CORONARY ARTERY DISEASE / RESEARCH PAPER
 
KEYWORDS
TOPICS
ABSTRACT
Introduction:
The growing interest in Vitamin D deficiency as a potential contributor to coronary artery disease (CAD) has prompted increased scrutiny. Nevertheless, its status as a confirmed risk factor remains unestablished. This study seeks to explore the connection between serum vitamin D levels and CAD.

Material and methods:
Employing a cross-sectional approach, 205 patients eligible for coronary computed tomography angiography (CCTA) were chosen. Serum vitamin D levels were assessed and juxtaposed with the outcomes of CCTA, which encompassed the coronary artery calcium score (CACS), as well as the presence and severity of coronary artery involvement attributed to atherosclerotic plaques.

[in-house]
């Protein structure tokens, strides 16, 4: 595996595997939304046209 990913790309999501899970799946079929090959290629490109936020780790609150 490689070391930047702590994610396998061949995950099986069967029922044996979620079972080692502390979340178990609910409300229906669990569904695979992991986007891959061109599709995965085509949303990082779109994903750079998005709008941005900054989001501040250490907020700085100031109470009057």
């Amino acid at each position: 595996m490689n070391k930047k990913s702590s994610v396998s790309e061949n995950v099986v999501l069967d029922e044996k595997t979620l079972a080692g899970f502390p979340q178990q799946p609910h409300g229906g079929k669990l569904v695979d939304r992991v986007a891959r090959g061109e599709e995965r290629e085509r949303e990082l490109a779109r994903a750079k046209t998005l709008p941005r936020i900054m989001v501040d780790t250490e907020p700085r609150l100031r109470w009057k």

Results:
The average age of the participants was 61.4±10.8 years, and the mean serum vitamin D level was 19.6±10.3 ng/dl (ranging from 4.7 to 39.7 ng/dl). In total, 52.1% of the participants (n=107) exhibited vitamin D deficiency, 35.1% (n=72) had insufficient levels, and 12.6% (n=26) had sufficient levels of vitamin D. The mean serum vitamin D level was notably lower in patients with severe coronary artery disease (CAD) (P<0.0001). According to the Spearman test, a significant negative correlation (-0.48) was identified between the serum vitamin D level and CACS (P<0.0001). Conversely, the mean CACS in the vitamin D deficient group was significantly higher than in the insufficient and sufficient vitamin D groups (P<0.0001 for both comparisons).

Conclusions:
There was a correlation between vitamin D deficiency and both CACS and the severity of coronary artery stenosis.

eISSN:1896-9151
ISSN:1734-1922
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